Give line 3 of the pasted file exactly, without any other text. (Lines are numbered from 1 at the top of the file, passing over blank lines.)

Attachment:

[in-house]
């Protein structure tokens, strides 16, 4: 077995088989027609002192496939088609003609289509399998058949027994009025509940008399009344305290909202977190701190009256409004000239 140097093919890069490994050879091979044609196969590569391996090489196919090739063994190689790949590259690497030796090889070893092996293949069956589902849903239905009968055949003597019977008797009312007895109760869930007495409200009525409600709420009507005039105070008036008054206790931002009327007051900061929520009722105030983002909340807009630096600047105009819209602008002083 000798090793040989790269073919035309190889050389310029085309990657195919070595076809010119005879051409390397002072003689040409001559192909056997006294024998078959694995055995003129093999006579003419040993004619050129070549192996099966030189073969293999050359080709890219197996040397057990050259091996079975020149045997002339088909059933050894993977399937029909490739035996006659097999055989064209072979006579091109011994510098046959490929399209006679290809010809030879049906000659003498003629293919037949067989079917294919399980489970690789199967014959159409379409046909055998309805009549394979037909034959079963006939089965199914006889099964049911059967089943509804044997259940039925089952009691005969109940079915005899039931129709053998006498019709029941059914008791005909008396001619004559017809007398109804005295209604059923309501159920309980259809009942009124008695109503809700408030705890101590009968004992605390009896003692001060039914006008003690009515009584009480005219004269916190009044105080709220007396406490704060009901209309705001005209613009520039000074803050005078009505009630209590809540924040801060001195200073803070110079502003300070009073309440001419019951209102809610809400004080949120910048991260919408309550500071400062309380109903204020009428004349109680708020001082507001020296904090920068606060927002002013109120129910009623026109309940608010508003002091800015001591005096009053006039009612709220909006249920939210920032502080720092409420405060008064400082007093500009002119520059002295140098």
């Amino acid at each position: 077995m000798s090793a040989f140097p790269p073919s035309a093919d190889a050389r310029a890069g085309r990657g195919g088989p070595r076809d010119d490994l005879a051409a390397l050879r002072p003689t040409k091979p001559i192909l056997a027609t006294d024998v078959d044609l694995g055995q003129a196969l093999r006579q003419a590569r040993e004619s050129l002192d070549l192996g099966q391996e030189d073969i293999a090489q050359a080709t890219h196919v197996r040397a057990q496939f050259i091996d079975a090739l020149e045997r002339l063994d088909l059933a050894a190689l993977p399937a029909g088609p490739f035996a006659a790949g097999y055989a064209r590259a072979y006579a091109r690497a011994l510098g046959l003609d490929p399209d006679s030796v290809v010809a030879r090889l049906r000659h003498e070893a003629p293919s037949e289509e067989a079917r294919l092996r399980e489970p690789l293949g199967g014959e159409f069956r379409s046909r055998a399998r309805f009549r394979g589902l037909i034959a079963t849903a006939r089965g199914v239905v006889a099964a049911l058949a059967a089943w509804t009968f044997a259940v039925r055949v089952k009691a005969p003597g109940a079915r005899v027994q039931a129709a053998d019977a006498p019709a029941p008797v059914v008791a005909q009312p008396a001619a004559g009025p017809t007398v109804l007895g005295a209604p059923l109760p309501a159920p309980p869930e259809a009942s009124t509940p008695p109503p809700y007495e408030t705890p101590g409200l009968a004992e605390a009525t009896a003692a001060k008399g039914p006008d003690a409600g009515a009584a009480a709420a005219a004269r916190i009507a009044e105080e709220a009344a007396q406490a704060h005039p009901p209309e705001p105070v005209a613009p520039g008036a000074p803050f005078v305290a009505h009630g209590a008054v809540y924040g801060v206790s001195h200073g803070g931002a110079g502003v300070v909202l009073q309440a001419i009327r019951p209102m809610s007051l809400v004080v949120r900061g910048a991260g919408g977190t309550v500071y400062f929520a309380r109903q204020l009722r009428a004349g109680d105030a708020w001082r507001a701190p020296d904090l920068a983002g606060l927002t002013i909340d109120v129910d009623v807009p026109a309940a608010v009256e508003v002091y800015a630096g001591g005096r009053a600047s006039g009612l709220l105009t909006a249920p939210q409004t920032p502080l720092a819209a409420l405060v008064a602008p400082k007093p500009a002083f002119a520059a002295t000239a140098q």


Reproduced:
């Amino acid at each position: 077995m000798s090793a040989f140097p790269p073919s035309a093919d190889a050389r310029a890069g085309r990657g195919g088989p070595r076809d010119d490994l005879a051409a390397l050879r002072p003689t040409k091979p001559i192909l056997a027609t006294d024998v078959d044609l694995g055995q003129a196969l093999r006579q003419a590569r040993e004619s050129l002192d070549l192996g099966q391996e030189d073969i293999a090489q050359a080709t890219h196919v197996r040397a057990q496939f050259i091996d079975a090739l020149e045997r002339l063994d088909l059933a050894a190689l993977p399937a029909g088609p490739f035996a006659a790949g097999y055989a064209r590259a072979y006579a091109r690497a011994l510098g046959l003609d490929p399209d006679s030796v290809v010809a030879r090889l049906r000659h003498e070893a003629p293919s037949e289509e067989a079917r294919l092996r399980e489970p690789l293949g199967g014959e159409f069956r379409s046909r055998a399998r309805f009549r394979g589902l037909i034959a079963t849903a006939r089965g199914v239905v006889a099964a049911l058949a059967a089943w509804t009968f044997a259940v039925r055949v089952k009691a005969p003597g109940a079915r005899v027994q039931a129709a053998d019977a006498p019709a029941p008797v059914v008791a005909q009312p008396a001619a004559g009025p017809t007398v109804l007895g005295a209604p059923l109760p309501a159920p309980p869930e259809a009942s009124t509940p008695p109503p809700y007495e408030t705890p101590g409200l009968a004992e605390a009525t009896a003692a001060k008399g039914p006008d003690a409600g009515a009584a009480a709420a005219a004269r916190i009507a009044e105080e709220a009344a007396q406490a704060h005039p009901p209309e705001p105070v005209a613009p520039g008036a000074p803050f005078v305290a009505h009630g209590a008054v809540y924040g801060v206790s001195h200073g803070g931002a110079g502003v300070v909202l009073q309440a001419i009327r019951p209102m809610s007051l809400v004080v949120r900061g910048a991260g919408g977190t309550v500071y400062f929520a309380r109903q204020l009722r009428a004349g109680d105030a708020w001082r507001a701190p020296d904090l920068a983002g606060l927002t002013i909340d109120v129910d009623v807009p026109a309940a608010v009256e508003v002091y800015a630096g001591g005096r009053a600047s006039g009612l709220l105009t909006a249920p939210q409004t920032p502080l720092a819209a409420l405060v008064a602008p400082k007093p500009a002083f002119a520059a002295t000239a140098q």